Inquest jury gives verdict on Dublin surgeon’s drowning

Death of leading cancer specialist Aongus Curran on Lough Corrib is ruled misadventure

Prof Aongus Curran’s widow described her husband (above) as a wonderful father and husband who “adored life ... he lived life to the full” and loved nothing more than being out on the lake

Prof Aongus Curran’s widow described her husband (above) as a wonderful father and husband who “adored life ... he lived life to the full” and loved nothing more than being out on the lake

 

A verdict of drowning by misadventure has been returned at an inquest into the death of leading Dublin cancer surgeon Prof Aongus Curran.

The inquest in Galway heard that father of five Prof Curran (51) of Galvia, Westminster Road, Foxrock, had sustained stab wounds to the chest but that these did not contribute to his death.

It also heard he had not worn a life jacket when he took the family boat out on to Lough Corrib at Oughterard – where he grew up – on the morning of August 12th last year.

Hours later a search was launched when the unoccupied boat was found adrift near Inishanbo Island, a few kilometres away. The doctor’s body was found the following afternoon near Camillaun Island another few kilometres north of where the 18ft boat was discovered.

Deputy State Pathologist Professor Michael Curtis concluded that the cause of death was drowning but noted that he had sustained three stab wounds to the chest, two of them superficial and may have been self-inflicted. However, these did not contribute to his death.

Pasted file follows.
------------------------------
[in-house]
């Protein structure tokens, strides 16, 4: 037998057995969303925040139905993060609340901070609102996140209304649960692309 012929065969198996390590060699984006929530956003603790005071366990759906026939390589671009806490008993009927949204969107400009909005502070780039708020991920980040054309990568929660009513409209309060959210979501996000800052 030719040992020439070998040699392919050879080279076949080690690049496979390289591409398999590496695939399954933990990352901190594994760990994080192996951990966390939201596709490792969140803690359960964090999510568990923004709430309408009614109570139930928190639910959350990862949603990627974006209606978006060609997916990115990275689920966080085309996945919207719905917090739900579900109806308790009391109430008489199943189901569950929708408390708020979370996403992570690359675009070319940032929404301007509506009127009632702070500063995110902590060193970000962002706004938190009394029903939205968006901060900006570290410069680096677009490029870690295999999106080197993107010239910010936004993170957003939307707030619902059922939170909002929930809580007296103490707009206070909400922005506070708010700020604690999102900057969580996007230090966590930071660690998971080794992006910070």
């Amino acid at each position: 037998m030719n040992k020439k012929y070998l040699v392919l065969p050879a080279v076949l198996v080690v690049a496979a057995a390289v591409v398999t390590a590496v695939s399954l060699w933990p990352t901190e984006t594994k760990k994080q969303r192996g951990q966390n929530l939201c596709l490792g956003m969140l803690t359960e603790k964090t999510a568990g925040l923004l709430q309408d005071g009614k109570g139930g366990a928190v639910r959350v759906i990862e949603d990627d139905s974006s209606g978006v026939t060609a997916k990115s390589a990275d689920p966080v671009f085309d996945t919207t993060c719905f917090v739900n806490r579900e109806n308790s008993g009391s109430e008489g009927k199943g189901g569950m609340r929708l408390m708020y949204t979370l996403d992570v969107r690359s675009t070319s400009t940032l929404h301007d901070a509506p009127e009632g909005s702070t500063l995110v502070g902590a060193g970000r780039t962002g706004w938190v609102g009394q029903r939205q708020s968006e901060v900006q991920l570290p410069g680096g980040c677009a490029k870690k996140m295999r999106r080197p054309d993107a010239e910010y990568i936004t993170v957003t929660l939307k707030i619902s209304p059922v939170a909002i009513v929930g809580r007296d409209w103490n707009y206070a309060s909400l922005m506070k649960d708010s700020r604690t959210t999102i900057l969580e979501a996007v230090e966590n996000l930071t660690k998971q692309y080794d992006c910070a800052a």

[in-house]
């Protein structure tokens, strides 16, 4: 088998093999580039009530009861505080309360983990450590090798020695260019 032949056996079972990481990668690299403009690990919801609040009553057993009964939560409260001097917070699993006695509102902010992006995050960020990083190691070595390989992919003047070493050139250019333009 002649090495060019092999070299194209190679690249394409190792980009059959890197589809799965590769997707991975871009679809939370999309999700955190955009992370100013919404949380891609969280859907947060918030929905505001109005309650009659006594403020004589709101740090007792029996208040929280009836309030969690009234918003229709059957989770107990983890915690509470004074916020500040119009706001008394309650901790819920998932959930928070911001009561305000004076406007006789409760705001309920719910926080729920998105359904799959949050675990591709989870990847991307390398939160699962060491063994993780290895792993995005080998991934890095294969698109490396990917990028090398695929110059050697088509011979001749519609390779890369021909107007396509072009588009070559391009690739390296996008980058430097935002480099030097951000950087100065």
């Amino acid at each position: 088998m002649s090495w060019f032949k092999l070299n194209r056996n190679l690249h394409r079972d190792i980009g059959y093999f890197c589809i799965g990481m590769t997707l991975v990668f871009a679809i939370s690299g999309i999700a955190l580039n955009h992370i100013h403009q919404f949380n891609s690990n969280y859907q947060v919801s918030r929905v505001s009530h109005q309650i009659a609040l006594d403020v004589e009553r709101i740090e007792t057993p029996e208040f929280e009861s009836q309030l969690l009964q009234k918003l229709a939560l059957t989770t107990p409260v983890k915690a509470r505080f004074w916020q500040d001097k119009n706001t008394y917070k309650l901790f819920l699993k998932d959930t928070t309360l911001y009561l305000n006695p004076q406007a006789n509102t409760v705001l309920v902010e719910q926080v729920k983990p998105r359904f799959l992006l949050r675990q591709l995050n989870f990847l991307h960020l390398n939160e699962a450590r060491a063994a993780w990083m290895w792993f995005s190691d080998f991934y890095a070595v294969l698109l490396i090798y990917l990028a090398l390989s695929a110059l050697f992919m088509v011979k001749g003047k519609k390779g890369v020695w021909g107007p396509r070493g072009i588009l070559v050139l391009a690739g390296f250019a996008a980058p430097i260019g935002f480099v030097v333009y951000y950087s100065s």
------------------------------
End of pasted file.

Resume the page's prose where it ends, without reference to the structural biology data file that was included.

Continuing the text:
On rising later, she assumed he had gone for a walk or taken the boat out, which was normal as he was an early riser and loved the outdoors and nature

He had also sustained bruises and abrasions consistent with the trauma of the body being in contact with rocks while in the water.

Good spirits

Noreen Curran, his widow, tearfully told the inquest they had enjoyed a lovely family meal cooked by her husband and his mother at his family home the previous evening. She said he had been in good spirits and had been about to start a family break in Connemara.

She was the last person to see him the following morning when he got up at 9.30am to have a cup of tea. On rising later, she assumed he had gone for a walk or taken the boat out, which was normal as he was an early riser and loved the outdoors and nature.

The hearing was told there had been strong winds that day, that the water was choppy and there was poor visibility

She described her husband as a wonderful father and husband who “adored life . . . he lived life to the full” and loved nothing more than being out on the lake.

It was also normal for them to go out on the lake without life jackets as her husband had been reared on the shores of Lough Corrib.

The hearing was told there had been strong winds that day, that the water was choppy and there was poor visibility but despite that family members continued searching late into the night.

There was further evidence that both hand and typewritten notes had been found on Prof Curran but their content was not revealed at the inquest.

Tragic accident

Brendan Grehan, SC for the family, said the Currans believed in their “heart of hearts” that it had been a tragic accident.

In addressing the jury of seven, Ciarán MacLoughlin, the Galway West coroner, said there was no evidence that he had taken his own life and advised them to return a verdict of either accidental drowning, misadventure or an open verdict.

They returned a verdict of drowning by misadventure in accordance with the medical evidence.

A graduate of NUI Galway, Prof Curran was a leading head and neck oncology surgeon. He was an ENT consultant at St Vincent’s hospital and the Royal Victoria Eye and Ear Hospital in Dublin and was professor of otorhinolaryngology at UCD. He was also connected to St James’s Hospital and to the National Children’s Hospital. Earlier in his career, he practised medicine in Toronto.